About this Famous Person
William E. DODGE
New York businessman, referred to as one of the "Merchant Princes" of Wall Street in the years leading up to the American Civil War
Source : Tim DOWLING
Dodge was born in Hartford, Connecticut, the second son of David Low Dodge, founder of the New York Peace Society, and his wife Sarah Cleveland. His married Melissa Phelps (1809–1903), the daughter of Anson Greene Phelps and Olivia Egleston. The couple had seven sons. In 1833, Dodge and his father-in-law founded the mining firm Phelps, Dodge and Company, one of Americas largest mining companies.
Dodge is the namesake of Dodge County, Georgia. A consortium of businessmen led by Dodge purchased large tracts of timberland in this area following the Civil War. The Dodge Land Company laid claim to over 300,000 acres (1,200 km2) of land through questionable land deeds. The consortium's ownership of these lands led to land wars which resulted in nearly fifty years of court cases. Dodge was the essence of what Southerners refer to as Carpetbaggers.
Dodge and his associates built the Macon and Brunswick Railroad, connecting Macon to what was then a remote area of the state. Dodge County was formed in 1870 and Eastman, the county seat, was established at the railroad's Station Number 13. Dodge visited the area only once, to dedicate a two-story courthouse that he donated to the county. Dodge's sons later administered the timber businesses in this area.
Dodge was active in the post-Civil War Indian reform movement. He joined Peter Cooper in organizing the privately funded United States Indian Commission in 1868 and helped institute Ulysses S. Grant's Peace Policy toward the Indians. In 1869, Dodge toured Indian Territory (present-day Oklahoma) and Kansas as a member of the government-sponsored Board of Indian Commissioners. He met and discussed U.S. Indian policy with representatives of the Cheyenne, Arapaho and Kiowa. Dodge lobbied for the prosecution of the U.S. cavalry commanders responsible for the 1870 Marias Massacre in Montana, which left 173 Blackfeet dead. Dodge unsuccessfully campaigned to establish a cabinet level department for Indian Affairs. He also used his influence in Washington on behalf of Indian educational programs and the General Allotment Act of 1887. A monument to William E. Dodge stands on the North side of Bryant Park.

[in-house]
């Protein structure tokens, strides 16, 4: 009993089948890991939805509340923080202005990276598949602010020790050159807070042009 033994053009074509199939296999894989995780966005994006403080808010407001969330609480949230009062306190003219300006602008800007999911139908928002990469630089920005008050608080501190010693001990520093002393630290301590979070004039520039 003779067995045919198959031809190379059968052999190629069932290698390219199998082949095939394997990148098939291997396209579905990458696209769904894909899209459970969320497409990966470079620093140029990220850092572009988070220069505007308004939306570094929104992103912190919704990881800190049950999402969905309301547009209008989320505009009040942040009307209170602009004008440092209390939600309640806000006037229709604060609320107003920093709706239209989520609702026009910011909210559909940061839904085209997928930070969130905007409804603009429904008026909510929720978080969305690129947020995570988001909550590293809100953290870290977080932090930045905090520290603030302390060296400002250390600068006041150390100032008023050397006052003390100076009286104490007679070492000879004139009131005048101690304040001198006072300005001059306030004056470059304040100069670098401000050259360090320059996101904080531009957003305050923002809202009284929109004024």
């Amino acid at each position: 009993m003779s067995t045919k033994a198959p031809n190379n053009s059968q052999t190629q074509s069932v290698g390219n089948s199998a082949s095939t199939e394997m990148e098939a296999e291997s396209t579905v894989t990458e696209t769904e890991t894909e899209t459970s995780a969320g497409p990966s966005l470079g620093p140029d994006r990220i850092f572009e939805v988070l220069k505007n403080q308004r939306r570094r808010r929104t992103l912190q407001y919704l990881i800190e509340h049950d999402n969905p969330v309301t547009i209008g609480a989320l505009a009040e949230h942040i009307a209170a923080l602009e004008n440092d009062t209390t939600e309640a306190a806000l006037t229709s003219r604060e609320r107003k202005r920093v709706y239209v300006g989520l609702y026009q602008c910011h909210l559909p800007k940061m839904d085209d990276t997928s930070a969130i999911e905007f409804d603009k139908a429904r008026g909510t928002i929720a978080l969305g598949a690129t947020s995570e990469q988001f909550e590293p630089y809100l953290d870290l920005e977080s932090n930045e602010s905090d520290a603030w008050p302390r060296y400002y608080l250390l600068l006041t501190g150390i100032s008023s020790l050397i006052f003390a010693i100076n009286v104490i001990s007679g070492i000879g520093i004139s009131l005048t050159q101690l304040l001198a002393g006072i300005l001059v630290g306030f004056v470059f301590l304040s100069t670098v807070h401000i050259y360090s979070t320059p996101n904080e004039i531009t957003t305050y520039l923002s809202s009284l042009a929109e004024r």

Dodge was a founding member of the Board of Trustees for the Syrian Protestant College, later renamed the American University of Beirut. As Treasurer, he laid the cornerstone of College Hall, the first building on the present campus in Ras Beirut, on December 7, 1871.
His eldest son, William Earl Dodge, Jr., assumed control of the Phelps Dodge company after his death.
- Category Industrialist, Businessman